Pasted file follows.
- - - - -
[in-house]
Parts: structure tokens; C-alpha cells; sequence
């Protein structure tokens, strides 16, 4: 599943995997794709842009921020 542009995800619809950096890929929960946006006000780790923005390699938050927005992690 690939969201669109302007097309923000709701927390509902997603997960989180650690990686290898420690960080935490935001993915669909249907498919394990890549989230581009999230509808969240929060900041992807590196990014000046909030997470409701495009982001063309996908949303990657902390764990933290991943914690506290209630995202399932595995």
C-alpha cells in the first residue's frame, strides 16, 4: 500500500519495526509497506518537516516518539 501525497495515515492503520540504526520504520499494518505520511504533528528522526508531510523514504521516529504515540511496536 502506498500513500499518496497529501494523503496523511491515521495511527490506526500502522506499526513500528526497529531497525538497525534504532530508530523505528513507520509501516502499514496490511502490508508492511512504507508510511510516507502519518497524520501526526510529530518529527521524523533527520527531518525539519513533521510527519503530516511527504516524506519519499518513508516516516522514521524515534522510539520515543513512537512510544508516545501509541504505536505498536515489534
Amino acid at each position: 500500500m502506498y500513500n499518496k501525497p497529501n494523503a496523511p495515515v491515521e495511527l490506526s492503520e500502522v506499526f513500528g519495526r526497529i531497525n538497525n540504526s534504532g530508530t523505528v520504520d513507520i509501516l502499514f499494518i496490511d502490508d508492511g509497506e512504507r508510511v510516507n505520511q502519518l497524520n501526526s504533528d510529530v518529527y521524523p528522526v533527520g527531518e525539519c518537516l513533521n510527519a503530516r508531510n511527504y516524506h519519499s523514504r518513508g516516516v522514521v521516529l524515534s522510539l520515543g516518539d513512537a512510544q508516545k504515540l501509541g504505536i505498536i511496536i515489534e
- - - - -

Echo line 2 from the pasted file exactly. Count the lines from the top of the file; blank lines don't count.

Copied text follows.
Parts: structure tokens; C-alpha cells; sequence